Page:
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Meet Mai-Anh Ha

Mai-Anh Ha likes learning steps—both as a ballroom dancer and a computational chemist. The more, the better. "With ballroom dancing, you have a sequence. Similarly, with chemical reactions you also have a sequence of steps. The more you have, the more complex it becomes, but also in some respects, the more beautiful it is too," says the Director's Fellow postdoc who arrived at NREL in 2018.

NREL researchers ballroom dancing.
Complex Systems Simulations + Salsa

Ballroom dancing is part of her family's heritage. Her grandparents and parents danced in their native Vietnam. "Typically, at Vietnamese weddings or large gatherings, everyone ballroom dances," she says. Music can range from traditional Vietnamese to Frank Sinatra classics. As a girl growing up in Houston, Texas, she absorbed this practice in everything from fox trot to salsa style. "I got into the habit," she says, and took classes. Eventually, her husband, also a scientist, joined her in this passion. "We both really enjoy ballroom dancing."

Their teacher at the Lakewood Cultural Center asked them to perform at a public recital. It's not something they do for competition. "It's just fun. Most of our days are devoted to science. Sometimes you need a break," Mai-Anh says. The partners complement one another. "Some dances I remember better than he does. He remembers the salsa. I actually remember fox trot and waltz better." Exploring the dance floor together deepens their relationship. "When you get married to someone, and start taking these classes, it's like re-dating each other." It also highlights their collaborations—which include science research.

A Passion for Research

Her work at NREL involves electrolyzers, in which water is electrochemically split to evolve hydrogen and oxygen. "Fuel cell reactions, electrolyzer reactions, have been around since the late 1800's. The space race in the 1960's and '70's pushed it to the forefront in modern technology," she says. "Now, we're trying to take technology that works very well in space, and have it work on the ground. It's a fuel that has been around for a long time, but the application for transportation is still in development."

Mai-Anh says her research seeks to give a sense of the complexity and understanding of reactions in model materials for fuel cell reactions. "When we say 'model materials',—we're talking about materials that are most commonly used but may be impractical because of their costs. For instance, for oxygen evolution, we typically use iridium oxide. Iridium is a platinum group metal. It's about $1,000 per troy ounce. If you start using that for transportation, then it's going to drive up the cost of iridium."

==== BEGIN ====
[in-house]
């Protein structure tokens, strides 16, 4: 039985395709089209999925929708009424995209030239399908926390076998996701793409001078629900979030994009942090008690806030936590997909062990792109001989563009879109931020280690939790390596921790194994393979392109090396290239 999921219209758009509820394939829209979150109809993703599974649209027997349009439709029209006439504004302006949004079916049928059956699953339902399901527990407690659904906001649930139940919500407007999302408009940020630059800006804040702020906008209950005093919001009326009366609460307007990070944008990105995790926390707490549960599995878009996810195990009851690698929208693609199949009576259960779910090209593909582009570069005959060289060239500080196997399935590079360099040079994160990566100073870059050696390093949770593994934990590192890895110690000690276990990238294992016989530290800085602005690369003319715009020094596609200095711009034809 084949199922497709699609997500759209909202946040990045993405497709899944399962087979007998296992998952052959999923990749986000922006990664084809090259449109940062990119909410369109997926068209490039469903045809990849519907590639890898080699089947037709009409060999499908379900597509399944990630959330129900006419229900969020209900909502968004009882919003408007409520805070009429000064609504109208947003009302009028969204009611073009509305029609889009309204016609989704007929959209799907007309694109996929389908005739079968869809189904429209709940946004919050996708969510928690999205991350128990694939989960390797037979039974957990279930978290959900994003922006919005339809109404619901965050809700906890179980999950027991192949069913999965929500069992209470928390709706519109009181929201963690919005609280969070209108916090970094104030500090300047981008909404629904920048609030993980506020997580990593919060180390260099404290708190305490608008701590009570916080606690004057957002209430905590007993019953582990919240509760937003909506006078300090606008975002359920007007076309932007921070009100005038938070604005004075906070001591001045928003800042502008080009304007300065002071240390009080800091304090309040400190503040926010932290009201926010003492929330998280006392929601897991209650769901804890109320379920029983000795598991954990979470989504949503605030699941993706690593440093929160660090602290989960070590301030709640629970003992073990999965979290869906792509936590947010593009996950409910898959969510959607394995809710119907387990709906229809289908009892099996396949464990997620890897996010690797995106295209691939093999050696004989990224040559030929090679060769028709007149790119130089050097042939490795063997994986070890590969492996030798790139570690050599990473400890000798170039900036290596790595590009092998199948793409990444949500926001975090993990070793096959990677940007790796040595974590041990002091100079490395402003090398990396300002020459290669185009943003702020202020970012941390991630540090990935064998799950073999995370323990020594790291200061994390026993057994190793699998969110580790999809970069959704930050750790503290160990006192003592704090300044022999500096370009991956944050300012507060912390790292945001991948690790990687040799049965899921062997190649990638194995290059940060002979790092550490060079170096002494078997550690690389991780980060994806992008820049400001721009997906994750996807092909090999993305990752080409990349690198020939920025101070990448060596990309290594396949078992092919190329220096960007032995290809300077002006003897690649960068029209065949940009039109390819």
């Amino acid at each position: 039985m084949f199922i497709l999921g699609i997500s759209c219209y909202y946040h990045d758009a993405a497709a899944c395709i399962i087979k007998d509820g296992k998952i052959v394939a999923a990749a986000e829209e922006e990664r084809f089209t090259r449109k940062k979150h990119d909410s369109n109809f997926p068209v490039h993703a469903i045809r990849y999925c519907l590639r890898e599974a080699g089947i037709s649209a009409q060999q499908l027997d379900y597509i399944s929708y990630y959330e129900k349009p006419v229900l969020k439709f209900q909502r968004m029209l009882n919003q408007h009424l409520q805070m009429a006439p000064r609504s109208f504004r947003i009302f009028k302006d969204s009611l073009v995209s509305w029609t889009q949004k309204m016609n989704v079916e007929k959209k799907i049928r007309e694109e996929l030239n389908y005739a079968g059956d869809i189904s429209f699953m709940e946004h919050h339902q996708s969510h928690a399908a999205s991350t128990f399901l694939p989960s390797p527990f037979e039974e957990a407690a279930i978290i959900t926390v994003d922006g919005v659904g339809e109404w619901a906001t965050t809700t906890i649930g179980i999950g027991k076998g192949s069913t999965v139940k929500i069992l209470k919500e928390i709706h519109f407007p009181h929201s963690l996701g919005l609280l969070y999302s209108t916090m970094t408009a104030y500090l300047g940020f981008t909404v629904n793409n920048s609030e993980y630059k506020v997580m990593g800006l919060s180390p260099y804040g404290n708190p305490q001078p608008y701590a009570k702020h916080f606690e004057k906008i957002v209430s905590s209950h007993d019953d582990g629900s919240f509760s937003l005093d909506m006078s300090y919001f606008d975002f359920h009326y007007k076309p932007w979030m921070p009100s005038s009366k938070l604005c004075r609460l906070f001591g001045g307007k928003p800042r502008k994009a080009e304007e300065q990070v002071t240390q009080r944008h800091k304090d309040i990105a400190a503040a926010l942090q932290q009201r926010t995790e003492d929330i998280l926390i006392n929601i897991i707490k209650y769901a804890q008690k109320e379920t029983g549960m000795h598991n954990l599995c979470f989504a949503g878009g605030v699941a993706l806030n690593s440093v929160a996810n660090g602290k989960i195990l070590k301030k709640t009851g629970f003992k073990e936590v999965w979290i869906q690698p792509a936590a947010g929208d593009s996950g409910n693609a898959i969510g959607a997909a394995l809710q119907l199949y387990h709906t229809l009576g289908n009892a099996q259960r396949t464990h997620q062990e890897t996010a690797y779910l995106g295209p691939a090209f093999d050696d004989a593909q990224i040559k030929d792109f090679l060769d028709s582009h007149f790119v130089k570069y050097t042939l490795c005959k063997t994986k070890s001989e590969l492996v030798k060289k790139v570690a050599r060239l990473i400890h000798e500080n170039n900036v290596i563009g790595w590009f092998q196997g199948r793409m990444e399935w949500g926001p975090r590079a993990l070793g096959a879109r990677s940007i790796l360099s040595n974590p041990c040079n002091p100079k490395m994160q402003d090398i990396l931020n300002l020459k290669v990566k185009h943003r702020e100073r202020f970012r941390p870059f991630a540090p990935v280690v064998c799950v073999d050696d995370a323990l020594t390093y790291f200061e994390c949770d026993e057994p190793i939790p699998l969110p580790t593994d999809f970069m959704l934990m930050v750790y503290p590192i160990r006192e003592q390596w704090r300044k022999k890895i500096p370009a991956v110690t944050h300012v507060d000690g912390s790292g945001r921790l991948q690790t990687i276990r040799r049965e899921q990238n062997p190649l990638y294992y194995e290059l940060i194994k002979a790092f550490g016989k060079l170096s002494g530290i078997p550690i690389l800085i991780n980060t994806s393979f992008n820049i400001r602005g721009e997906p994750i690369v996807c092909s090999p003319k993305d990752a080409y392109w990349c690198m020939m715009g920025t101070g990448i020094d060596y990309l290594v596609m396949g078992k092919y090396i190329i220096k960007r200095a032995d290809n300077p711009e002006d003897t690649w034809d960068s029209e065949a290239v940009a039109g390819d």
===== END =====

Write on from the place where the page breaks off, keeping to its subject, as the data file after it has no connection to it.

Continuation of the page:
Cost of fuel cells is a real barrier to market adoption. "The movement here at NREL is always to move away from platinum group metals, or to use as little as possible to make it as cost-effective as possible," she says. Part of her work is to understand why iridium oxide works as well as it does. "In some respects, even in the last five years, experimentalists are finding that depending on the way that they make this material, they will expose different facets and phases of the material. So even though it's the model material that's been used for some time, experimentalists really don't know what it is happening at the surface." That's where she comes in. "I use computers to model these materials, and help to give the atomic and electronic level understanding."

The search for more efficient and less costly materials continues with the help of computational chemistry researchers such as Mai-Anh. "We can screen faster—using the power of computers—and therefore not have to deal with these materials being expensive" in a laboratory. She and others try to find the best versions of the materials to guide experimentalists. "The world is complex," she says.  Likewise, chemical reactions and catalysts researchers are complex. It takes collaboration.

That's why she's appreciative of the openness of researchers at NREL, who are willing to exchange information with her on their projects. By setting up a dialogue with experimental researchers, she can move from building a simpler computer model into the greater complexity to match researchers' work. That allows her to tell them at an atomic level, for example, why a certain synthesized material will be optimum, perhaps more durable, stable, or active—and thus better. "Computational chemistry gives you specifics," she says, "and then you can go from modeling into real-world applications."

All of this effort, she believes, will push the field of renewable energy forward. She looks forward to the progress. "When I'm driving, I won't see a plume of opaque smoke coming out of their tailpipe to then choke me in my car," she says. Instead, she envisions a world filled with fuel cell cars. That ideal world may come after many complicated steps—but just like ballroom dancing, it would be a world of more beauty, and one that Mai-Anh would be completely in step with.